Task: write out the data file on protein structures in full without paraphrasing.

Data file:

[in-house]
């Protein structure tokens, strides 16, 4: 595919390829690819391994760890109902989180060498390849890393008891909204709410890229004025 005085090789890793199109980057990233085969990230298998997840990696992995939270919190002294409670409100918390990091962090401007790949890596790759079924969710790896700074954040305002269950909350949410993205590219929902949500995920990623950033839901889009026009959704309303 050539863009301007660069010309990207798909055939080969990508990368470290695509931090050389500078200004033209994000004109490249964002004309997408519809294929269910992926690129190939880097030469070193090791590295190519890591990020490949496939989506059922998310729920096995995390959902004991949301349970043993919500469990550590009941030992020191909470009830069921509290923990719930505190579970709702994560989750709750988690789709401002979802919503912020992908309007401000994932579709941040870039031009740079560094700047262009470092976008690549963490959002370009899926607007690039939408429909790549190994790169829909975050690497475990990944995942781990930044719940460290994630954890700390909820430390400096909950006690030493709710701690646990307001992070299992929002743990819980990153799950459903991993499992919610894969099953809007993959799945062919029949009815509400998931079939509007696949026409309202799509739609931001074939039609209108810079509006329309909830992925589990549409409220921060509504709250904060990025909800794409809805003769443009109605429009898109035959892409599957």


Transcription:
[in-house]
């Protein structure tokens, strides 16, 4: 595919390829690819391994760890109902989180060498390849890393008891909204709410890229004025 005085090789890793199109980057990233085969990230298998997840990696992995939270919190002294409670409100918390990091962090401007790949890596790759079924969710790896700074954040305002269950909350949410993205590219929902949500995920990623950033839901889009026009959704309303 050539863009301007660069010309990207798909055939080969990508990368470290695509931090050389500078200004033209994000004109490249964002004309997408519809294929269910992926690129190939880097030469070193090791590295190519890591990020490949496939989506059922998310729920096995995390959902004991949301349970043993919500469990550590009941030992020191909470009830069921509290923990719930505190579970709702994560989750709750988690789709401002979802919503912020992908309007401000994932579709941040870039031009740079560094700047262009470092976008690549963490959002370009899926607007690039939408429909790549190994790169829909975050690497475990990944995942781990930044719940460290994630954890700390909820430390400096909950006690030493709710701690646990307001992070299992929002743990819980990153799950459903991993499992919610894969099953809007993959799945062919029949009815509400998931079939509007696949026409309202799509739609931001074939039609209108810079509006329309909830992925589990549409409220921060509504709250904060990025909800794409809805003769443009109605429009898109035959892409599957």